Vase #551 in Sea Green, designed by Wayne Husted in 1955.
This massive vase belongs to a series of three designs in which Wayne Husted made use of applied and embossed medallions. When asked about this design during an interview, Husted lit up and remarked on the extravagance and freedom of the piece - clearly and deservedly amused by the recollection of his own ingenuity.
below: all three embossed medallion designs with 1956 free-form medallion second from left.
While the round and flattened body of the vase echoes, and thus emphasizes, the form of the medallion, the bold angular line drawing on the medallion contrasts with the fluid and irregular body. Both the contrast and the compliment serve one purpose; to focus attention on the medallion.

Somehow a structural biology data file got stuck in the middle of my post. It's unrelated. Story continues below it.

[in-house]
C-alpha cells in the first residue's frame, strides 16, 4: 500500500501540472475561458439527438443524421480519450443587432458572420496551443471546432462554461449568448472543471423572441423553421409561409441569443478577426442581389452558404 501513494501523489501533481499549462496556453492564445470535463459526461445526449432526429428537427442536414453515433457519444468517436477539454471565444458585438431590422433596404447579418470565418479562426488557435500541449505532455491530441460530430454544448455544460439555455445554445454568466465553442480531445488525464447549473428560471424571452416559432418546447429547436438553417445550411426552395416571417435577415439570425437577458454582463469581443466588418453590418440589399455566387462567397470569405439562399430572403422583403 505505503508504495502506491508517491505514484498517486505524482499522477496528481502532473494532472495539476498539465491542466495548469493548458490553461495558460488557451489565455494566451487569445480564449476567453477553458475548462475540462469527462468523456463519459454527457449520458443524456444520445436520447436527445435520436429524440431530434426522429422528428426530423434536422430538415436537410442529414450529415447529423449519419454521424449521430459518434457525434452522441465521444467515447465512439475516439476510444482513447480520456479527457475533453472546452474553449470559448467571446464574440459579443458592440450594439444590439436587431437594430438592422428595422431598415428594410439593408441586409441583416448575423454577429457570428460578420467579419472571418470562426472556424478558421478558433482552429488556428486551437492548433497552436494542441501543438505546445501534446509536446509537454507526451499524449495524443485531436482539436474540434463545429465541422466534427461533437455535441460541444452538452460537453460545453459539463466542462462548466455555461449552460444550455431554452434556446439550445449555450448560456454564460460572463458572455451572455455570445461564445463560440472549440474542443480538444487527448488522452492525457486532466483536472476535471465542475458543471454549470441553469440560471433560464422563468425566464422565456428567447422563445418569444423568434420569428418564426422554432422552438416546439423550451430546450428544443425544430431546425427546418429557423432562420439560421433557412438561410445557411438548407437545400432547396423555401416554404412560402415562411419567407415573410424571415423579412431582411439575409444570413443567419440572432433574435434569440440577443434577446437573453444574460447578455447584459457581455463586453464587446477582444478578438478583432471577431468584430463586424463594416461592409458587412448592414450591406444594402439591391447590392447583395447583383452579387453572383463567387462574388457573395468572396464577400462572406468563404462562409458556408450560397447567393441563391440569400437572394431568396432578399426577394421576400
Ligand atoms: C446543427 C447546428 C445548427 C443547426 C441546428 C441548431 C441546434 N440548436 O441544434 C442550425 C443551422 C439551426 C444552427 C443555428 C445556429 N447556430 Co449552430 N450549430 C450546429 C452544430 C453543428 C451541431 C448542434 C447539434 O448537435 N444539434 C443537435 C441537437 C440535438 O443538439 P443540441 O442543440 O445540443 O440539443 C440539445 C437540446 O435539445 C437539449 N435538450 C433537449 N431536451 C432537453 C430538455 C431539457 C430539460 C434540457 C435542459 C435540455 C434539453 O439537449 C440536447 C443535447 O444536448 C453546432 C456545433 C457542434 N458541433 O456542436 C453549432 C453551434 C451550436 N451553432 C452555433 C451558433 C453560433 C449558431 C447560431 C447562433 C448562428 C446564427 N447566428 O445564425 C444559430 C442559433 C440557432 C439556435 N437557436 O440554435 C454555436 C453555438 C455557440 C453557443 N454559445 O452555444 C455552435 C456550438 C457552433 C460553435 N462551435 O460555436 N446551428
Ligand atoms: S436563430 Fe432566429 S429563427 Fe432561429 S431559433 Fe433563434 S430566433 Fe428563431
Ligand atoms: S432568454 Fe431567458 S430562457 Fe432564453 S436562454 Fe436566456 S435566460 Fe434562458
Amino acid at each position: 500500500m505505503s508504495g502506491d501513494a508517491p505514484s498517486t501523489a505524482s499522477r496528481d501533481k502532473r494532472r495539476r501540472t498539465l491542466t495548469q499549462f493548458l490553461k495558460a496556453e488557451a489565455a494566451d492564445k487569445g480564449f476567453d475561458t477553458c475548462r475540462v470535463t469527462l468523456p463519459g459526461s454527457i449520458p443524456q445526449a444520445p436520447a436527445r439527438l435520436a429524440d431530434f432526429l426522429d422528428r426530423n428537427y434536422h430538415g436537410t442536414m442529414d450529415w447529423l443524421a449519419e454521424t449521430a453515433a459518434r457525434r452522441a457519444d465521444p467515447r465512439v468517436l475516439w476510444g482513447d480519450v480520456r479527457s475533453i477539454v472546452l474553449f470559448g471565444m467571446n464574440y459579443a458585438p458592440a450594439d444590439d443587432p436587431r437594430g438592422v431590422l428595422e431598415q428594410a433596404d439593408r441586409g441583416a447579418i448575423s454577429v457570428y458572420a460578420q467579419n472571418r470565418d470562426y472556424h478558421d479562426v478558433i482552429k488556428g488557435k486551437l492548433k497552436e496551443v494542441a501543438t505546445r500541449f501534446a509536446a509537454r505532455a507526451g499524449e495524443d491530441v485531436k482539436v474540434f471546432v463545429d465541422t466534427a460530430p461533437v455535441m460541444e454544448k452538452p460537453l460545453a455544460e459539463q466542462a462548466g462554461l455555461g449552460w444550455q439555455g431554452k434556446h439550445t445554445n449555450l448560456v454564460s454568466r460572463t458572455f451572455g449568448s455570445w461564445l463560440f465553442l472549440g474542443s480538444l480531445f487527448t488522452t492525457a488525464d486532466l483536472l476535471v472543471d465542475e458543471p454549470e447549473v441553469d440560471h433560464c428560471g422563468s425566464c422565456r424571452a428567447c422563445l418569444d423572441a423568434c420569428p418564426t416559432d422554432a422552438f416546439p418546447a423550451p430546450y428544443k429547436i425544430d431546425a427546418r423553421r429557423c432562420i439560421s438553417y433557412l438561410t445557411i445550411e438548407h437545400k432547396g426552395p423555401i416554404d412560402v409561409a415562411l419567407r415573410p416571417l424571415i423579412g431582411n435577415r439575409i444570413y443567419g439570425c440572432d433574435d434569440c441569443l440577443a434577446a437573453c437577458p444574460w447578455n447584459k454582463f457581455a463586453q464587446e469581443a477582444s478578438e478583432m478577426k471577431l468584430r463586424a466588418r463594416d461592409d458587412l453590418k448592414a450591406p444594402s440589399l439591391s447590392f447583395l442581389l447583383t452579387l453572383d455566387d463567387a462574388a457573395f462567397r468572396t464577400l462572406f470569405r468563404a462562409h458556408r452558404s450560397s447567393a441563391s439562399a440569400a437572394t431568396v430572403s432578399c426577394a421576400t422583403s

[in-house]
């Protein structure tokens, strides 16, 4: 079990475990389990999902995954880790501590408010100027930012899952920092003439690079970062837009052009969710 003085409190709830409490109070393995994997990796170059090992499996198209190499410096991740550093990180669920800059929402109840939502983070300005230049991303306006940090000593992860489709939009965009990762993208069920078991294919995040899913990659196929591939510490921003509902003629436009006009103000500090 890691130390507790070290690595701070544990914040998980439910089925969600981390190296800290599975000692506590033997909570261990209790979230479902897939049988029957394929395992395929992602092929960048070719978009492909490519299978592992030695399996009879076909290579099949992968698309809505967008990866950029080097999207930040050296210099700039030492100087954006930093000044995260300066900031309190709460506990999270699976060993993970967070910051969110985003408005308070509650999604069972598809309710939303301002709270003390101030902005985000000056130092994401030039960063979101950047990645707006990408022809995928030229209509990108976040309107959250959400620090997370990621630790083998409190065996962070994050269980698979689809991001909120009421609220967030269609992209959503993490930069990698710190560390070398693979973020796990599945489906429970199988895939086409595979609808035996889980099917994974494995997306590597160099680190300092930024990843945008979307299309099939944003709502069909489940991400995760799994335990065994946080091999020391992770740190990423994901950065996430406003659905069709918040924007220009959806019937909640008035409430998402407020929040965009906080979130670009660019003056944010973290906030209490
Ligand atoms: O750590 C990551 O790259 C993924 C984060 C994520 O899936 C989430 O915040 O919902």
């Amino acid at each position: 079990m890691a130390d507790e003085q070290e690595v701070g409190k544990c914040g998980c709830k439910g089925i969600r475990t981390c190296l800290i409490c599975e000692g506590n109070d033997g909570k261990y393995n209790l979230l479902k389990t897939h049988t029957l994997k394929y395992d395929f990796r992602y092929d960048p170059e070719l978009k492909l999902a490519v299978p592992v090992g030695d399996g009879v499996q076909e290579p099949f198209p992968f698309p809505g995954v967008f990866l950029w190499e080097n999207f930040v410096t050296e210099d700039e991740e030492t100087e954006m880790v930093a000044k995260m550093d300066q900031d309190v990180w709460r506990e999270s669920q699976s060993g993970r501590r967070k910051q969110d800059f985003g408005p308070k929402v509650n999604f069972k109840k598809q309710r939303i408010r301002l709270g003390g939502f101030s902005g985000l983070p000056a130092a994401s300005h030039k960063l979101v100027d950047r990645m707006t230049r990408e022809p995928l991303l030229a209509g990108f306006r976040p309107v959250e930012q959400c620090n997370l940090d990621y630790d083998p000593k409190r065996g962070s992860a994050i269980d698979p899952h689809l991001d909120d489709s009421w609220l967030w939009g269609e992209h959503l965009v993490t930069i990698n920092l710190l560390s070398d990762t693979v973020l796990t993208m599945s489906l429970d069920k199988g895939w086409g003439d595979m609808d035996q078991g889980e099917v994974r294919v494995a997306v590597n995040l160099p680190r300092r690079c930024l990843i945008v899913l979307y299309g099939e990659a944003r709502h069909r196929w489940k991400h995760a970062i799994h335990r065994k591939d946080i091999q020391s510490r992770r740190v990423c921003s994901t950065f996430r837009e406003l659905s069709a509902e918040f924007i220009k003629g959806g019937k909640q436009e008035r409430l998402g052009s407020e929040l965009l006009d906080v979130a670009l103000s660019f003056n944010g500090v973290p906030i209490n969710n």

The monolithic body of this vase functions effectively as a canvas, a mere support for showcasing the applied medallion embossed with an unusual abstract line drawing. While the other two medallion designs in the series depict figurative elements (a horse and two people) here, Husted explores a purely abstract composition that clearly evinces his fascination with the artist Paul Klee.
The tight, gestural linear abstraction of the medallion design, vaguely anthropomorphic, is fully deserving of its place of honor on the face of the vase. This artwork-on-a-vase is an obvious visual metaphor for glass as art and is one among many of Husted’s early premonitions of the revolution to come that was American Studio Glass.